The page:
October 25, 2018

Voters get their say on Nov. 6: I-1631's energy tax and control of the Legislature loom large

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Ballots are in the mail, and many are already marked and on the way to be counted for this year's general election on Nov. 6.

Voters have a lot of choices to make. AWB's candidate endorsement list is one way to gauge whether a candidate understands the many issues that impact the state's competitiveness -- especially Washington's ability to attract and retain employers.

The endorsements were made after countless candidate interviews across the state, Then, AWB's Government Affairs Council, made up of member company representatives, settled on the candidates they believe have the health of the state's economy and employers top of mind. The entire list of candidate endorsements is online.

Much of the focus this election is also on Initiative 1631, which would create the nation's first carbon tax (although it's called a "fee" on the ballot). According to the state Office of Financial Management, I-1631 would generate an estimated $2.3 billion over five years.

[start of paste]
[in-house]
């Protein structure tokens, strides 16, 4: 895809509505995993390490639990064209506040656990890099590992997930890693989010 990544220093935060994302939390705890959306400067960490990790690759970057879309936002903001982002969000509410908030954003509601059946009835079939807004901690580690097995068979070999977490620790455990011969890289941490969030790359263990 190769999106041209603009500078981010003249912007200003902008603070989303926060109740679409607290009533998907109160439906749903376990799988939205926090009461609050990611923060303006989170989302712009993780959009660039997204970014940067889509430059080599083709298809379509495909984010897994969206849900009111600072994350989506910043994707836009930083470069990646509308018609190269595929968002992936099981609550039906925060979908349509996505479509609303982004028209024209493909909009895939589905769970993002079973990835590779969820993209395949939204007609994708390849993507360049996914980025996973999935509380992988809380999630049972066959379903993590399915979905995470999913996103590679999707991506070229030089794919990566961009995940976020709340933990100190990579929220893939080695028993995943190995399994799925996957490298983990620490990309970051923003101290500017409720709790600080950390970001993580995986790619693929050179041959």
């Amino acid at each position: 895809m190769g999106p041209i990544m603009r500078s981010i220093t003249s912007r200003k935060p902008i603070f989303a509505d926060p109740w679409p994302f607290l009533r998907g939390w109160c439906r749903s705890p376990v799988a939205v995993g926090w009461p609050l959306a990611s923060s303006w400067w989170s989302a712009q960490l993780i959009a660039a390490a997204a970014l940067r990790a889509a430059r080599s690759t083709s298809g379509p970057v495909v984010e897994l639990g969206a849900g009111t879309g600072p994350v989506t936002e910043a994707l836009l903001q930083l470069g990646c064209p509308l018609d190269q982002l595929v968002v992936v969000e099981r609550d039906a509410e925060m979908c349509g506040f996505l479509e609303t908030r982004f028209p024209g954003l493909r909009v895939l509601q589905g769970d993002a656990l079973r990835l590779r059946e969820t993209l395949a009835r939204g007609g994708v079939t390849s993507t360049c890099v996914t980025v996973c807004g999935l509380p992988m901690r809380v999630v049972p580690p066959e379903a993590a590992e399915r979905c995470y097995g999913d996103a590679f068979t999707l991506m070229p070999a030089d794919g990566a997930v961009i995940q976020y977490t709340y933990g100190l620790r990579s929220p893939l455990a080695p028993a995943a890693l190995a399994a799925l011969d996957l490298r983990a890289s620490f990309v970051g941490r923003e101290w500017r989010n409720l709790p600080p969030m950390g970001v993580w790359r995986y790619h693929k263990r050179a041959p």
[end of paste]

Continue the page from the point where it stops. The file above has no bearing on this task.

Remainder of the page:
In July, AWB took a position to oppose I-1631 because of its costs to employers and families, as well as  concerns about a major new unelected bureaucracy the initiative would create to allocate the billions of dollars raised by the new carbon fee through higher fuel, energy and natural gas costs on consumers.

AWB President Kris Johnson recently explained the association's concerns with the initiative, specifically addressing the increased energy costs if I-1631 is approved. Writing in the Puget Sound Business Journal, Johnson said: "The impact of I-1631 on energy, fuel and natural gas would put Washington businesses at a competitive disadvantage to their neighbors in other states. Consumers would be hit with higher energy costs, making it more expensive to get to work, take children to school, heat homes and buy groceries."

The Seattle Times joined a host of newspapers across the state in editorializing against I-1631, citing the measure’s cost and unaccountable spending among its list of concerns. “Everyone would pay more for housing, food and other goods, because higher energy prices increase their cost,” the paper wrote.

“The question is not whether to reduce emissions,” the paper continued. “Of course we should; that’s happening now. Rather, should residents fund I-1631’s spending with soaring energy costs?

"If that would stop the impacts of global warming on this state, it might be worthwhile. But I-1631 won’t make that happen.

"Vote no and demand a better and more accountable plan for combating climate change.”

With the general election speeding quickly toward voters, AWB hopes everyone gets their ballots in so their voices can be heard.